MORE IDEAS FROM THE ARTICLE
You're in this territory if you:
Reflect on how your childhood or early development may be contributing to your current approval-seeking behavior. In many cases, a tendency to seek approval at work stems from something in your past.
For example, were you taught to respect authority growing up? If so, you may feel uncomfortable expressing disagreement in work contexts.
See disapproval as a form of feedback, as information you can use to improve and make your next performance even stronger. It also helps to also re-frame rejection as something positive.
It means you’re moving forward and pushing limits, rather than just staying in your comfort zone.
By understanding that there is abundant room for growth, improvement, and success, you free yourself from needing approval from others.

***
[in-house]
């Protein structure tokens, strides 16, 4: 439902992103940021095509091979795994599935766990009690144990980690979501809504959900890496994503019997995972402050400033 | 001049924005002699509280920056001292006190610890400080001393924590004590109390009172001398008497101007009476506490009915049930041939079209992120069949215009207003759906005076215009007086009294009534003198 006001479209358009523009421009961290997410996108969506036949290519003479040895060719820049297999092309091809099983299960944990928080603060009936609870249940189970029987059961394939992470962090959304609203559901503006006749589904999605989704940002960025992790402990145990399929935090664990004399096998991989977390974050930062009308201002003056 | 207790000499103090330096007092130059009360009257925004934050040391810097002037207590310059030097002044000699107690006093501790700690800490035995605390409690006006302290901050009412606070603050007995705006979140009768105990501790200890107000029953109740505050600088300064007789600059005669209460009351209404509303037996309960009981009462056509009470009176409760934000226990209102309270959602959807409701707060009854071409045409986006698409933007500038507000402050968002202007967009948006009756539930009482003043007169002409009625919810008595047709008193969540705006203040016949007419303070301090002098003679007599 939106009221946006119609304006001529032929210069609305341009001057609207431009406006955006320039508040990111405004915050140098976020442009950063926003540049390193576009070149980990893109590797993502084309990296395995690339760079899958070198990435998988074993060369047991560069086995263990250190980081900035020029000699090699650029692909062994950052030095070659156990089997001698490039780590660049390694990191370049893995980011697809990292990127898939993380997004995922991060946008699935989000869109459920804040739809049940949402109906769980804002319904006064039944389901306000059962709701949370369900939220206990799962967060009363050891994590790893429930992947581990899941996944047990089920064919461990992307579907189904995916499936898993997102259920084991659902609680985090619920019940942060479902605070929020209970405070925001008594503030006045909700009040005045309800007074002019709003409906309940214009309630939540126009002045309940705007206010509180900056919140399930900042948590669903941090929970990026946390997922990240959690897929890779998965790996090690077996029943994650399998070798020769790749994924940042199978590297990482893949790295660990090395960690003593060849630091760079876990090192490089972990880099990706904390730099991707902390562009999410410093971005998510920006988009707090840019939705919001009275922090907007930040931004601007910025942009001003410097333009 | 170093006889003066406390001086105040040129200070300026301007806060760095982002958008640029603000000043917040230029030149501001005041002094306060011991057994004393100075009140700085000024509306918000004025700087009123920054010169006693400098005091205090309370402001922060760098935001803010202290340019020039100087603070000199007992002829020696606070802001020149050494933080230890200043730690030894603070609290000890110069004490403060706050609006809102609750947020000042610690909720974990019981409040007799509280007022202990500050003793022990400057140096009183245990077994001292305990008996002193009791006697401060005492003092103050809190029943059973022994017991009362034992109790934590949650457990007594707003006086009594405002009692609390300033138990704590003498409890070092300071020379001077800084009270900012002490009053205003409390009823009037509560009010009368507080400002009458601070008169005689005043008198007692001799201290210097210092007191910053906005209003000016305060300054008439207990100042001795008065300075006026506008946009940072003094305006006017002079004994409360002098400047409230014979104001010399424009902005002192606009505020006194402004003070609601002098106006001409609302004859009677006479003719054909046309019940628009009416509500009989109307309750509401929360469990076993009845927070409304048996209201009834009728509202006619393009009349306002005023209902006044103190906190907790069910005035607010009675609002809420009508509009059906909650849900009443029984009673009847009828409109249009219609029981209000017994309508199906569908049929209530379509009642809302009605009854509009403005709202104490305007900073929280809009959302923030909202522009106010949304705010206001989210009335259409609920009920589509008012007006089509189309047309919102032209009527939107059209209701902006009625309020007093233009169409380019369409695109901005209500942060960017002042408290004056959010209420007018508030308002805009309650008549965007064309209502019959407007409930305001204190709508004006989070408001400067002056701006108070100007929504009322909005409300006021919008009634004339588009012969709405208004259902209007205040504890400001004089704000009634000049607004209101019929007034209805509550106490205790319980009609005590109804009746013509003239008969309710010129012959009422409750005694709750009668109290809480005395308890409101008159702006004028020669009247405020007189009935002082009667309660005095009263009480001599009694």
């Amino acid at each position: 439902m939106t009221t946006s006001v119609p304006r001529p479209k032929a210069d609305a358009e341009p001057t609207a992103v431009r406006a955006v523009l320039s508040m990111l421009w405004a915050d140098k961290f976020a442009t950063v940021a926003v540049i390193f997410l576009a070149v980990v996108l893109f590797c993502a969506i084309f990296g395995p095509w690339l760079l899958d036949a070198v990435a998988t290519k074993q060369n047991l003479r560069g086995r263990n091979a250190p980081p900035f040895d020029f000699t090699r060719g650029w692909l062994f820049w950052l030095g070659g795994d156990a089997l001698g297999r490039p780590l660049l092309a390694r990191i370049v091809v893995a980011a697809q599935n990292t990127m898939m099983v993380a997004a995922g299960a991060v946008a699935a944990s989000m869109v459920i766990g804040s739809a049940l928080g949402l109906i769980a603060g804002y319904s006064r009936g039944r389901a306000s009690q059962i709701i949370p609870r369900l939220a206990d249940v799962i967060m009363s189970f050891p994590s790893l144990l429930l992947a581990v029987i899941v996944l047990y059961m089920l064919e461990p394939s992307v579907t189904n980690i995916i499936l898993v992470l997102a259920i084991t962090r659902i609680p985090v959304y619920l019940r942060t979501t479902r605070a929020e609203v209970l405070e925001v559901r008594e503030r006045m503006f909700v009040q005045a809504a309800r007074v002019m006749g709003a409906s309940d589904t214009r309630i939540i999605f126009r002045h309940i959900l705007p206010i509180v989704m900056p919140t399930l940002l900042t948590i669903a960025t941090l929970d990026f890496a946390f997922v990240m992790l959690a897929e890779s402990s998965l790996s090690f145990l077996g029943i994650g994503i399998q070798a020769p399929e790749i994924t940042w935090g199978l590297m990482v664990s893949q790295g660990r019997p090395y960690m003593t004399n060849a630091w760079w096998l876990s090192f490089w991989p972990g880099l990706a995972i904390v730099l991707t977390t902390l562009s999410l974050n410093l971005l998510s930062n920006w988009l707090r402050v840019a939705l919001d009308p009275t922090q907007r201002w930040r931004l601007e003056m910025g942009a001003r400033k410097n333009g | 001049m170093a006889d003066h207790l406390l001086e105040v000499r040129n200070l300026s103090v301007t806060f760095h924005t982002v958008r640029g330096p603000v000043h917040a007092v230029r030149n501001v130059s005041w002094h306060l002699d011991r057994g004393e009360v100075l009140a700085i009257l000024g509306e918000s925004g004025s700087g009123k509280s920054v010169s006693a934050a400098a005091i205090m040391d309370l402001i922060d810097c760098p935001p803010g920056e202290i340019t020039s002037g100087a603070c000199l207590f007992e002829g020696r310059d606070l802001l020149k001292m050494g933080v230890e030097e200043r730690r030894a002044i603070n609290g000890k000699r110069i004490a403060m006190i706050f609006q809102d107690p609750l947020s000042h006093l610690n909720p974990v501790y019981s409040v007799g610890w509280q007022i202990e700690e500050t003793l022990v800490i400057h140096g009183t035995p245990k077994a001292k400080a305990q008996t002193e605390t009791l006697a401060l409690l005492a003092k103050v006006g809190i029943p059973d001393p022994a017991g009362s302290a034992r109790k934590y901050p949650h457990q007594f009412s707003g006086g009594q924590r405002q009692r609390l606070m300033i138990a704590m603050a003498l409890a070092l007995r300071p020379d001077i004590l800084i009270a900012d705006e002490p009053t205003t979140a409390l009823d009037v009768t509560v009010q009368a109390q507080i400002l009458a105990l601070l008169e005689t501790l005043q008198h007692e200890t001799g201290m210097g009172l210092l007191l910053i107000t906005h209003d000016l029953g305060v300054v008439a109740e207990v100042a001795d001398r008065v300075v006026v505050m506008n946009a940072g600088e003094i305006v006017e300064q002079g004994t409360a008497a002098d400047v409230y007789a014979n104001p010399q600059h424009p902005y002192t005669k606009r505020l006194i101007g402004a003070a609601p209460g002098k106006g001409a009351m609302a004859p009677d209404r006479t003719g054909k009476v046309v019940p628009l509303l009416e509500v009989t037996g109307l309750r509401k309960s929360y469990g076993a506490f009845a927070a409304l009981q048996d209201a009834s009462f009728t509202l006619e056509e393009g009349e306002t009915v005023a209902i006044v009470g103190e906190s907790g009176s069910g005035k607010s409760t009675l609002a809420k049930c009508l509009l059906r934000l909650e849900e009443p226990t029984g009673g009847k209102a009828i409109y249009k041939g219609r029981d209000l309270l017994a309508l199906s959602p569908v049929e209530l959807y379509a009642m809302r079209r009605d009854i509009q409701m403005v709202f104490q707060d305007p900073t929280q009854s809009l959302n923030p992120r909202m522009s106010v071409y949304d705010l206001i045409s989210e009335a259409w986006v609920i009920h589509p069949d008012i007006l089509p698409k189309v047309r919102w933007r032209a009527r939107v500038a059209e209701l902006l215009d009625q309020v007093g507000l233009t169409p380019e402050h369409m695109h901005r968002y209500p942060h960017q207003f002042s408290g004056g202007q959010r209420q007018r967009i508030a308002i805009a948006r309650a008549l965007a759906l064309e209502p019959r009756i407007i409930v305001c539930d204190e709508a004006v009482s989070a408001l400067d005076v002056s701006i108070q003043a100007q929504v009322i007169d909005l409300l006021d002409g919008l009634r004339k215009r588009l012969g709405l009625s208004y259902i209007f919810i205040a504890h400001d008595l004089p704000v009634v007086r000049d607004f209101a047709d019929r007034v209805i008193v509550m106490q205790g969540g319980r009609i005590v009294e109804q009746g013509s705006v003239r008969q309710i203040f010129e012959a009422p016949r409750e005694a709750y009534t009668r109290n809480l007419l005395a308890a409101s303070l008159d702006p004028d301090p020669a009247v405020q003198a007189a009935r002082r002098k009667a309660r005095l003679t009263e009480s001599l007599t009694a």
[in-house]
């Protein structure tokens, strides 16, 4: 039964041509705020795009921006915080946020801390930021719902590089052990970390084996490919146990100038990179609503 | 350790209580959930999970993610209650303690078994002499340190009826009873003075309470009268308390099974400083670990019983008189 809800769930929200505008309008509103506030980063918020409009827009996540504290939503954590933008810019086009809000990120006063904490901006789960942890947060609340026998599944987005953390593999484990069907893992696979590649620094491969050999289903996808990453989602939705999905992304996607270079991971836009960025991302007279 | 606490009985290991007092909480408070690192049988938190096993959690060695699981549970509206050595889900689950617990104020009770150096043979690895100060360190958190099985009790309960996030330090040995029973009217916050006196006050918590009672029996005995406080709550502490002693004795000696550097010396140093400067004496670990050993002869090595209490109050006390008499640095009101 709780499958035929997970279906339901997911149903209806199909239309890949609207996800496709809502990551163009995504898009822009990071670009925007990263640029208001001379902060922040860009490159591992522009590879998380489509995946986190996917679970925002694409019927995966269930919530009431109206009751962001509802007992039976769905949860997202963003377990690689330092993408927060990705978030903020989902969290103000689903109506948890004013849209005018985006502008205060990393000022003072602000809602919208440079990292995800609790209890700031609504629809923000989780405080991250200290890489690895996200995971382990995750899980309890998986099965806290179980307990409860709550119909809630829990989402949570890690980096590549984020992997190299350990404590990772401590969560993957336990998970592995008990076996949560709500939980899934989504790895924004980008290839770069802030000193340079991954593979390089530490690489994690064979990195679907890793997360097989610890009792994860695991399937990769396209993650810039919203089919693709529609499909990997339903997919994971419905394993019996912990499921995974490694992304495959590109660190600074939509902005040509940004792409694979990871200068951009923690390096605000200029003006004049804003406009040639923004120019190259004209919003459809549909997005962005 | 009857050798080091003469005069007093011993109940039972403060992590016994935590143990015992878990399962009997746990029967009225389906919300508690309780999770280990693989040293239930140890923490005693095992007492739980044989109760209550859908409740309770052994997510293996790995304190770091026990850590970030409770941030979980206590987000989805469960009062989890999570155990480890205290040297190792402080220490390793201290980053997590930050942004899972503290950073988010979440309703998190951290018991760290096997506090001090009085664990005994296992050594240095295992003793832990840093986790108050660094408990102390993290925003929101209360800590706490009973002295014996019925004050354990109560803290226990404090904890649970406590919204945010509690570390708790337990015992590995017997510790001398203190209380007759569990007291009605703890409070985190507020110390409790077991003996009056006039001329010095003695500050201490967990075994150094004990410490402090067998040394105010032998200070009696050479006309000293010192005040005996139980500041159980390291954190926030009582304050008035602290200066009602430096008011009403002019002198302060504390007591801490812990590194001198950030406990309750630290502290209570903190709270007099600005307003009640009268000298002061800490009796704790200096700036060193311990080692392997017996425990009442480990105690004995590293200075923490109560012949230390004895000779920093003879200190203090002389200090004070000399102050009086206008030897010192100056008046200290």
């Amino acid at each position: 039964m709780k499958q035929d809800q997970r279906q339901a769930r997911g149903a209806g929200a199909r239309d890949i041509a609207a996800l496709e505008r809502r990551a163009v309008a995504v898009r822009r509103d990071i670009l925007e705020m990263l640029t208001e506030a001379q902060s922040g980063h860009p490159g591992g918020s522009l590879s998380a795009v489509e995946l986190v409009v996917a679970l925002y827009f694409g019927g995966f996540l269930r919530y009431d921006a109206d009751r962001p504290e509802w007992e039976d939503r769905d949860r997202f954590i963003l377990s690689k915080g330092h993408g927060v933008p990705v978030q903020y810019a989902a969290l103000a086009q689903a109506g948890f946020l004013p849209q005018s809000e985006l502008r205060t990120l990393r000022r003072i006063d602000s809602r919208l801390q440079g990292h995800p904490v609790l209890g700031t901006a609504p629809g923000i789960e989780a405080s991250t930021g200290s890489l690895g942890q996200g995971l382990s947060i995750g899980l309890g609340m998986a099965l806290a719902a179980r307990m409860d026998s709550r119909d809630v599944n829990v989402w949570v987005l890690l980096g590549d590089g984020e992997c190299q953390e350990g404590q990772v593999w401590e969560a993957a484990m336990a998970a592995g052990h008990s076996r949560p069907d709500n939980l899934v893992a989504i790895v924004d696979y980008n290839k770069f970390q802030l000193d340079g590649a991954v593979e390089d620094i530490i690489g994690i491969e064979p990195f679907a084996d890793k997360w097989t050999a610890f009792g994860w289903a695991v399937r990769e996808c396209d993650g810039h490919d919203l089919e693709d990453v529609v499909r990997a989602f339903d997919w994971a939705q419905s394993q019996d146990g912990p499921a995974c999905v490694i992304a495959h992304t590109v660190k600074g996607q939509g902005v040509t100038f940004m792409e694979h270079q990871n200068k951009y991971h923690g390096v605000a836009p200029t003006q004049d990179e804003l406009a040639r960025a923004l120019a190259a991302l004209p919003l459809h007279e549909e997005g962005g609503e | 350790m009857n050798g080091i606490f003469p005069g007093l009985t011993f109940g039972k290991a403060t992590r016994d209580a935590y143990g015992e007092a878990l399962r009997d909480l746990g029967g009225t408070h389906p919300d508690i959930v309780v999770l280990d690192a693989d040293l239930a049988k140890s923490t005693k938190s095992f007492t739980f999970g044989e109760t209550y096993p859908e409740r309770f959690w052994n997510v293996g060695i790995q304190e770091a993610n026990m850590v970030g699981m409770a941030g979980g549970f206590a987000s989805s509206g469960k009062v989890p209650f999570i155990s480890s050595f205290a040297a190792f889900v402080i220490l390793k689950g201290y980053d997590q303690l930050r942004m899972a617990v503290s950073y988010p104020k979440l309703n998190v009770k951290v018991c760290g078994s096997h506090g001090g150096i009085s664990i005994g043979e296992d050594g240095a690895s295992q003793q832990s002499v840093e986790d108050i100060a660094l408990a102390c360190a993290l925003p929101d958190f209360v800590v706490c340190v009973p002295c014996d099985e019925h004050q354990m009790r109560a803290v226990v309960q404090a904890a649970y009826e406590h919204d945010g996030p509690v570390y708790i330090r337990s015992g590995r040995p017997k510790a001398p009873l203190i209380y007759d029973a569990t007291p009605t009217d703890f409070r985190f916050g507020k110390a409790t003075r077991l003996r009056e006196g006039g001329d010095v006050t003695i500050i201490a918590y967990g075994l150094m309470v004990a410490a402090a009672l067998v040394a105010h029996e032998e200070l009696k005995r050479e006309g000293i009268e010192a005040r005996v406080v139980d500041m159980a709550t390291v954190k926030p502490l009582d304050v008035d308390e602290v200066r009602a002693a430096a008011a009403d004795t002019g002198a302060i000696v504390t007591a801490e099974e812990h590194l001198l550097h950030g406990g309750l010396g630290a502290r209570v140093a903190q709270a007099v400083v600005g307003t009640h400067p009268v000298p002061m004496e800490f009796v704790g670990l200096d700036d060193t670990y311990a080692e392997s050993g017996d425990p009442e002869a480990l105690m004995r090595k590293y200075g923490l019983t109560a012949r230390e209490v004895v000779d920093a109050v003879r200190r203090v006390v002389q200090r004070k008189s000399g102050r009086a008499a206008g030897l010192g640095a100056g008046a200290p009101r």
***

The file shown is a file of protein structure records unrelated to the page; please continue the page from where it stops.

If you usually seek approval, focus on improving processes, rather than achieving a particular outcome.
When you focus your energy on one singular result (getting a promotion or raise for example) you attach your self-worth to external standards—which may be outside of your control.
If one company turns mentally strong people down for a job, they don't declare themselves incompetent. They keep rejection in perspective.
One person's opinion, or one single incident, should never define who you are.
The main reason why we are having a hard time declining other people's requests is that we are afraid to be rejected. We are afraid that people might think negatively. It's a heavy burden to carry because with the urge to say yes also comes a lack of self-confidence and self-value.
Trying to minimize the pain by convincing yourself—or someone else—it was “no big deal” will only prolong your pain. The best way to deal with uncomfortable emotions is to face them head-on.
Admit when you're embarrassed, sad, disappointed, or discouraged. Be confident in your ability to cope with discomfort in a healthy manner.